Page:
One of the perks of my job is that I get to talk with IT thought leaders across various business domains. Lately, in talking with IT managers in the financial sector, I have observed a common thread: they sometimes mistakenly refer to any shared infrastructure as a 'private cloud'.
For example: I asked one IT manager for a major investment bank about impediments to cloud adoption due to regulation and privacy concerns. “Nonsense,” he told me, “we’ve been doing private cloud for years! We have some heavy risk calculations we need to run every night. So, we found a way to break that calculation into discrete parts, and we developed an application that can perform a part of the calculation. When a bank employee logs off their PC at the end of the work day, we automatically start running the risk calculation app on that PC. The next morning, the second the employee touches their keyboard to log in, we stop running the risk app.”
Another example: A CIO at a financial institution told me his company cannot use a public cloud provider like Amazon due to security concerns. So instead they have implemented a private cloud. When I asked, “Are you using OpenStack?” he looked at me blankly. “No, we use the private cloud for Oracle. When someone needs an Oracle instance, we deploy it from our private cloud of Oracle servers.”
What’s wrong with this picture? Well, in both these stories, a shared infrastructure is being mislabelled as a 'private cloud', and the full benefits of a true private cloud are not being realised.
So what is a private cloud?
In a nutshell, it is a full implementation of infrastructure as a service, where computer resources (CPU, memory, storage, network) can be automatically deployed, provisioned and operated as needed, and then returned to the pool of available resources. But, unlike a public cloud, which is hosted by a third party such as Amazon or Microsoft, a private cloud is hosted by a single enterprise, and resides entirely behind that enterprise’s firewall. To provide the needed level of automation, enterprises typically rely on OpenStack, an OpenSource cloud platform that provides all the infrastructure services available on proprietary platforms like Amazon.
A private cloud has all the benefits of a public cloud (flexibility, elasticity, scalability, high availability, self-service operation), with none of the security issues, because the cloud is behind the enterprise’s firewall. The chief issue with private cloud is the learning curve required to install and operate it. OpenStack engineers can be hard to find, and the OpenStack technologies take time to master.
Looking back at the investment bank’s risk calculation application, we can see that it falls short of the full benefits of a private cloud because it lacks the elements of flexibility and self-service – the end user has no choice as to what runs on her machine at night. If an end user devised some new calculation that required a lot of computing power, she would have to create her own distributed calculation engine and convince IT to deploy it. What the IT manager called a private cloud is, in fact, an example of grid computing.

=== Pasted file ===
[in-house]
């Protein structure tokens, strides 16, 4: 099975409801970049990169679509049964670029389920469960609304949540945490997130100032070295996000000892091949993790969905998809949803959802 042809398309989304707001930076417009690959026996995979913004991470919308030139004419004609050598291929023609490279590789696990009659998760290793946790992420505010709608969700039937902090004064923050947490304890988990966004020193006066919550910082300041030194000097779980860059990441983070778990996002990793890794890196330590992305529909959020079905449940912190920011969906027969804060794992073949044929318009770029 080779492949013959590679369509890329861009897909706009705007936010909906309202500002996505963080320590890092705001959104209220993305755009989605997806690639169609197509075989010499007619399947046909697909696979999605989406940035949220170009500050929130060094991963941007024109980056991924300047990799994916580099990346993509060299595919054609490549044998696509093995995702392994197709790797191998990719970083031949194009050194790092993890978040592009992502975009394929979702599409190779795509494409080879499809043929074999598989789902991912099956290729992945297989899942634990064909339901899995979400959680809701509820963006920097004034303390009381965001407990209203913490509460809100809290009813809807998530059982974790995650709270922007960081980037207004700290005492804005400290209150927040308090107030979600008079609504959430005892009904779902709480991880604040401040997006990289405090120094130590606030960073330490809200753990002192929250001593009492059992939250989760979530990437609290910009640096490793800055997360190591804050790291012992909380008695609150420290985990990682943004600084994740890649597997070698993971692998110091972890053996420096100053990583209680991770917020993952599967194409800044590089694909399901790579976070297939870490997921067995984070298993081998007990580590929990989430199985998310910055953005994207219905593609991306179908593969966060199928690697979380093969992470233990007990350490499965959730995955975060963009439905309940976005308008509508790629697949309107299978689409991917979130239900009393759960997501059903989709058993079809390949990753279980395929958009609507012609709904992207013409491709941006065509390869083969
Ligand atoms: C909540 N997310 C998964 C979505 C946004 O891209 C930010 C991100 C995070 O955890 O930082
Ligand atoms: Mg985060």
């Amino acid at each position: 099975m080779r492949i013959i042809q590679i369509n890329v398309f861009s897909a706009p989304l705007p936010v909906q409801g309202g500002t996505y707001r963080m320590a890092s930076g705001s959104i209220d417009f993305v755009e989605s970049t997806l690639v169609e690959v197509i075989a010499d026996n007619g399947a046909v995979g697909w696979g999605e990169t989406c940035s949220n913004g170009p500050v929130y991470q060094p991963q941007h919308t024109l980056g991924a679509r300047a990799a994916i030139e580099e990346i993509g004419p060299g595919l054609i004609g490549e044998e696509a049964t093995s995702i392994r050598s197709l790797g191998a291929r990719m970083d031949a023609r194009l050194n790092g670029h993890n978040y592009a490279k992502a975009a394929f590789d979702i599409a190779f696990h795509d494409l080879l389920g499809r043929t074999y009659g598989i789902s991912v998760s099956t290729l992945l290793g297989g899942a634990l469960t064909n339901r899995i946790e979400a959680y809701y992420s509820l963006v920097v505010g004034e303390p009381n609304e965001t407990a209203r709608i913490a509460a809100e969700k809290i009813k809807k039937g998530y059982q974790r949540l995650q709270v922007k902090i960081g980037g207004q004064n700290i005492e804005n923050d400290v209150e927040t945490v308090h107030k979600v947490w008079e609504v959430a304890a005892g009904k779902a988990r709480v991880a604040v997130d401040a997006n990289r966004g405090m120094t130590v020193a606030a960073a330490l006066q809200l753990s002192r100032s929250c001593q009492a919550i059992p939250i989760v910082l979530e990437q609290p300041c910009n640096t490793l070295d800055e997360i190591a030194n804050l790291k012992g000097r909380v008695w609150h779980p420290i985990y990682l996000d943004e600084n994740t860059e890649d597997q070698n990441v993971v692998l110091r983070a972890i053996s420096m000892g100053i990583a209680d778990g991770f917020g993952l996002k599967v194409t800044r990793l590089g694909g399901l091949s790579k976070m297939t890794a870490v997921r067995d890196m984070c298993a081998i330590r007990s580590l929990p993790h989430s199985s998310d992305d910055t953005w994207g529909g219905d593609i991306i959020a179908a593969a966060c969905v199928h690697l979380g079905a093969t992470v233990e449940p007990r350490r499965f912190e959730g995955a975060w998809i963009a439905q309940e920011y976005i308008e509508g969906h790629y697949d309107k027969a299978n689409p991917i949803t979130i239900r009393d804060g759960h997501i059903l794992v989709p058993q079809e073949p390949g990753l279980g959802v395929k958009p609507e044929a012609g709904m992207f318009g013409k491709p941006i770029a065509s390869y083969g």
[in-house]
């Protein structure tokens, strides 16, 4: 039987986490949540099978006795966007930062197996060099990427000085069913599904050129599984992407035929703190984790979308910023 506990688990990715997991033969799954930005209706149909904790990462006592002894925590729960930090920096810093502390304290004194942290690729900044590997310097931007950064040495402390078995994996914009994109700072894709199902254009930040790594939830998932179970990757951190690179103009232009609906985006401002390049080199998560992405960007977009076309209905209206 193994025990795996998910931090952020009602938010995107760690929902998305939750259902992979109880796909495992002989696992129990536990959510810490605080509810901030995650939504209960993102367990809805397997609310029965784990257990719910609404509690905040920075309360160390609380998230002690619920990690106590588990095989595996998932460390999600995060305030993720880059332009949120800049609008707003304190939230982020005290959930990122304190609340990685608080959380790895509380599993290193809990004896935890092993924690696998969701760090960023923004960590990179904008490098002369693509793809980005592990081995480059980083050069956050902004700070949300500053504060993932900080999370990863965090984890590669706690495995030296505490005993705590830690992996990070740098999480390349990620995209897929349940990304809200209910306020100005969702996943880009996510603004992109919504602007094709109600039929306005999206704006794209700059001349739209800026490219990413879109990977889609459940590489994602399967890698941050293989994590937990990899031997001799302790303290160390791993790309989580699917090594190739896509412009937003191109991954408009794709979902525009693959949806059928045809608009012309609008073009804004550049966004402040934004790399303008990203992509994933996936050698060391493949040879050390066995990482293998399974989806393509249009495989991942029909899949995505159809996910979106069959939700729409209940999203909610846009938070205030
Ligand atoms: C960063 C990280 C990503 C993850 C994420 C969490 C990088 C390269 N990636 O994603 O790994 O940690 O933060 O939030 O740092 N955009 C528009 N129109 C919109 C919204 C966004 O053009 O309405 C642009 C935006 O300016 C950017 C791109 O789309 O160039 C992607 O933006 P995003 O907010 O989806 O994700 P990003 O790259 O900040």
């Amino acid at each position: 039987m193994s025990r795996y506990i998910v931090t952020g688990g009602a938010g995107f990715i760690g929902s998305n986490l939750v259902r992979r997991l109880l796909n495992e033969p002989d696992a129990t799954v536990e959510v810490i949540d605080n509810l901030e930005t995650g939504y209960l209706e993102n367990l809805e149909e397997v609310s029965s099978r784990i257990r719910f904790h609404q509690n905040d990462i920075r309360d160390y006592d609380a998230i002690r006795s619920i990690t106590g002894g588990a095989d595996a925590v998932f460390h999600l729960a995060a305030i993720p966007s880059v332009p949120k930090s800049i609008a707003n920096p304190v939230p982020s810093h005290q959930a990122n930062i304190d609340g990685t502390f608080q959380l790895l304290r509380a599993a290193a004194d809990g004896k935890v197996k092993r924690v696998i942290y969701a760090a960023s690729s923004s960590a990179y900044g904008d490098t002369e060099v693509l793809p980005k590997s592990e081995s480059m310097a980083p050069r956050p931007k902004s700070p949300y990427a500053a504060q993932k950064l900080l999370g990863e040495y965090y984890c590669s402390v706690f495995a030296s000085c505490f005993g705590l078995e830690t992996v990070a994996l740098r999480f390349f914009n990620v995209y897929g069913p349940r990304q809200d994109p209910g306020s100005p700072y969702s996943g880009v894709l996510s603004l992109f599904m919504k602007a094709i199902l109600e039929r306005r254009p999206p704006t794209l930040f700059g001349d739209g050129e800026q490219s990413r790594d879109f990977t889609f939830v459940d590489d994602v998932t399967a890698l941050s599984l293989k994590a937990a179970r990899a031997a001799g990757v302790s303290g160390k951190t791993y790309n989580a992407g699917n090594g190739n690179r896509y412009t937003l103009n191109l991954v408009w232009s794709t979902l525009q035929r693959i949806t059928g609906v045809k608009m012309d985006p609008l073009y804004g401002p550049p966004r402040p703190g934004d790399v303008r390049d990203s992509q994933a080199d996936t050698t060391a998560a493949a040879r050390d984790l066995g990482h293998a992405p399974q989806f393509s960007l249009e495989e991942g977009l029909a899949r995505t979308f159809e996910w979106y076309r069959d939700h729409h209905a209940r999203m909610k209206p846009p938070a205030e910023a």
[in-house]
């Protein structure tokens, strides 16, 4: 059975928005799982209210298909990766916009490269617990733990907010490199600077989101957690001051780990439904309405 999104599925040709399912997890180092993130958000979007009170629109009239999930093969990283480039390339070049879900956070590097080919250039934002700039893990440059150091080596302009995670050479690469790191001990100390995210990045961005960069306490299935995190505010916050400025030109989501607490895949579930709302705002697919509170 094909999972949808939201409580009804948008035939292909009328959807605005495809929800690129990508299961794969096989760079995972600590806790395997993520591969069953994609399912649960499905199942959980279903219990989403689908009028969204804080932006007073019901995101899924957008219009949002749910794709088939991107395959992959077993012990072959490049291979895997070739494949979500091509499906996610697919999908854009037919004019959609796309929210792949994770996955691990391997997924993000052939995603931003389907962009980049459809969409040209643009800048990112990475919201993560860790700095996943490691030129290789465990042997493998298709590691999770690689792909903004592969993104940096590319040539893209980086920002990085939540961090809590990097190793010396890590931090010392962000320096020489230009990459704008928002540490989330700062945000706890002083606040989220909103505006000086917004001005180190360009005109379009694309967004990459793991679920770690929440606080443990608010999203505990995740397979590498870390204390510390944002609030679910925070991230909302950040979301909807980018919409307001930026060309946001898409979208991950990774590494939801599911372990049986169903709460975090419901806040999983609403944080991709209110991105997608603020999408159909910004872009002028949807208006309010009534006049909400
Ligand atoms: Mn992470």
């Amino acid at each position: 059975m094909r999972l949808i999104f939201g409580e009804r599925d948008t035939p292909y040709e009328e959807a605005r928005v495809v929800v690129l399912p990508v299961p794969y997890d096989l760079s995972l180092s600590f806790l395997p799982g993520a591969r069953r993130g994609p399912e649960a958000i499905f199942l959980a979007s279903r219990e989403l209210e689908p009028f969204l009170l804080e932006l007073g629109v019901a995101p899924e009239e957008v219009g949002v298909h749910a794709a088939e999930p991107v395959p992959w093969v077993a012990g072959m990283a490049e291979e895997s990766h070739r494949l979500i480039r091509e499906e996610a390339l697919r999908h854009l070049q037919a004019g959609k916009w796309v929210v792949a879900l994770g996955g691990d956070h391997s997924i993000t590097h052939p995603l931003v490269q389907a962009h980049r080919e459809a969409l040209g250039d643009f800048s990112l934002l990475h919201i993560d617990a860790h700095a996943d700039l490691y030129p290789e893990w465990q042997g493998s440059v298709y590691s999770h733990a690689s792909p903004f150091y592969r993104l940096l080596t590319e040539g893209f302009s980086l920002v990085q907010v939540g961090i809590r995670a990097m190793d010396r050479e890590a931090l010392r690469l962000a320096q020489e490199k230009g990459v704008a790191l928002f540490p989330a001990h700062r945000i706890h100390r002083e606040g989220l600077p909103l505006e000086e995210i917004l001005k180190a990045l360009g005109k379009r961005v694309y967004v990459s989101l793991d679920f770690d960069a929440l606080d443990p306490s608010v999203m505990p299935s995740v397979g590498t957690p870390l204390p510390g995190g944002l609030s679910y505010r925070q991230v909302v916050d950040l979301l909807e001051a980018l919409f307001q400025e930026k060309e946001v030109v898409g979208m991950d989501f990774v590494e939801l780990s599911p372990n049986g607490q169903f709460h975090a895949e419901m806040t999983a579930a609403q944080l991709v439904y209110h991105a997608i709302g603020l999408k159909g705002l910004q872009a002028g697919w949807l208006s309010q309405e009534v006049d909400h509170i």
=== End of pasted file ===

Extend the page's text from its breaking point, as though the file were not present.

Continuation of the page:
Similarly, the financial institution handing out Oracle servers also falls short of the full benefits of a private cloud because the only kind of machine that can be provisioned is an Oracle server, the provisioning must be done via IT rather than via self-service, and scale up/down elasticity must be planned in advance rather than happening on demand. They have implemented a server farm, but call it a 'private cloud'.
Why the confusion in terminology?
I believe it is not just an innocent mix-up, but rather an indication of the conflicting pressures that enterprise IT managers must face with respect to the Cloud. On the one hand, management tells them to cut cost by using the Cloud for bursty, calculation-intensive operations. On the other hand, they’re held responsible for maintaining the security and privacy of their data, an area where public clouds have historically been weak. Stuck between a rock and a hard place, a harried IT manager’s easiest resolution is to take an existing infrastructure they are comfortable with (e.g. grid computing or server farm) and call it a private cloud.
The problem with this 'fig leaf' approach to private clouds is that it prevents the enterprise from enjoying the full benefits of cloud computing including: flexibility, self-provisioning, on-demand elasticity. While it is true that public clouds have had security and privacy issues in the past, there are new proven technologies available that can solve these problems by providing end-to-end encryption, full data masking, and complete multi-tenant isolation. If industry regulation prohibits using these solutions, true private cloud functionality is available via OpenStack, and other partners that specialise in experience engineering. In either case, don’t settle for the fig leaf.
Moshe Kranc, CTO at Ness Software Engineering Services
Image Credit: Ferbies / Shutterstock